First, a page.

Carfentanil Featured On Vice News Tonight: ‘Two Milligrams Enough To Kill 100 People’

By Victoria Kim 10/20/16

Much is unknown about the powerful elephant sedative that has recently been linked to hundreds of overdoses. 

Carfentanil Featured On Vice News Tonight: ‘Two Milligrams Enough To Kill 100 People’
Photo via YouTube

We’ve been hearing more and more about carfentanil—the elephant tranquilizer that’s been turning up in batches of street heroin.

In a recent episode of the new HBO series, Vice News Tonight, the program spotlights the powerful opioid and its growing presence in the United States. 

“Two milligrams of carfentanil would be enough to kill 100 people,” said Jill M. Head, supervisory chemist at the DEA Special Testing and Research Lab in Sterling, Virginia. 

Some drug dealers are adding tiny amounts of the “incredibly potent” veterinary anesthetic to boost batches of heroin and maximize profit. According to Head, the drug has so far turned up in several U.S. states including Florida, Rhode Island, Georgia, West Virginia, and Michigan.

Ohio has been hit especially hard by carfentanil, which authorities first detected in the state this past July. Overdose cases peaked in August, when Cincinnati saw 174 overdoses in a six-day span. (Most of them were not fatal.)

Still from Vice News Tonight

Previously, health and law enforcement officials across the U.S. and Canada were most concerned about heroin being cut with fentanyl, another potent opioid which is blamed for Prince’s death in April.

Fentanyl is said to be about 80 times stronger than morphine. Carfentanil, a drug typically used to sedate large animals like elephants and rhinos, is 100 times stronger than fentanyl.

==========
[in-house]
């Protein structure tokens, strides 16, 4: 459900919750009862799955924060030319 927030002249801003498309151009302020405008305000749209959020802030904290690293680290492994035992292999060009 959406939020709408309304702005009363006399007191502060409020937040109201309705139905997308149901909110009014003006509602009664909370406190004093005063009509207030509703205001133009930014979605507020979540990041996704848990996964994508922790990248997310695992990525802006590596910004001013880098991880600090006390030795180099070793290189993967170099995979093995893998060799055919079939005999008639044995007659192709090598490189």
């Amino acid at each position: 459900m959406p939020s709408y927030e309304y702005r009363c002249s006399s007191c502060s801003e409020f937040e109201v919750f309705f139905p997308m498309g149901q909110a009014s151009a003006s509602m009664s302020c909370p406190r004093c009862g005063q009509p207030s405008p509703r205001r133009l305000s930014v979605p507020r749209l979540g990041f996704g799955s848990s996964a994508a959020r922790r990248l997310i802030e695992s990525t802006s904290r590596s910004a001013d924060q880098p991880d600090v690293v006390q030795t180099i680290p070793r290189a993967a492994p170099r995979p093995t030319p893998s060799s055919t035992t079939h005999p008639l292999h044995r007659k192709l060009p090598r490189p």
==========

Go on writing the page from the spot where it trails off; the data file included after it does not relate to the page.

“The total volume of [carfentanil] that’s required to get this elephant to lie down and sleep is in a matter of milliliters,” chief veterinarian Dr. Donald Neiffer of the Smithsonian’s National Zoo told Vice News. "[It's] not a large volume, so it’s a big deal."

The drug is so powerful that just coming into contact with it can be fatal. The Drug Enforcement Administration issued a statement last month warning the public and law enforcement officials to exercise caution: “Carfentanil is surfacing in more and more communities. We see it on the streets, often disguised as heroin. It is crazy dangerous.” 

But despite all the warnings, some are attracted by the notion of a more potent high. Cincinnati police officer Jamie Landrum told NPR last month that some people travel across state lines to find carfentanil. 

“It’s what we don’t know about this drug that scares us,” Hamilton County Coroner Dr. Lakshmi Sammarco told NPR. “We don’t have any human testing data. We don’t know what the lethal level really is. There is no therapeutic level—it’s not meant for human use.”

The carfentanil segment starts at the 12:17 mark. 

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Victoria is interested in anything that has to do with how mind-altering substances impact society. Find Victoria on LinkedIn or Tumblr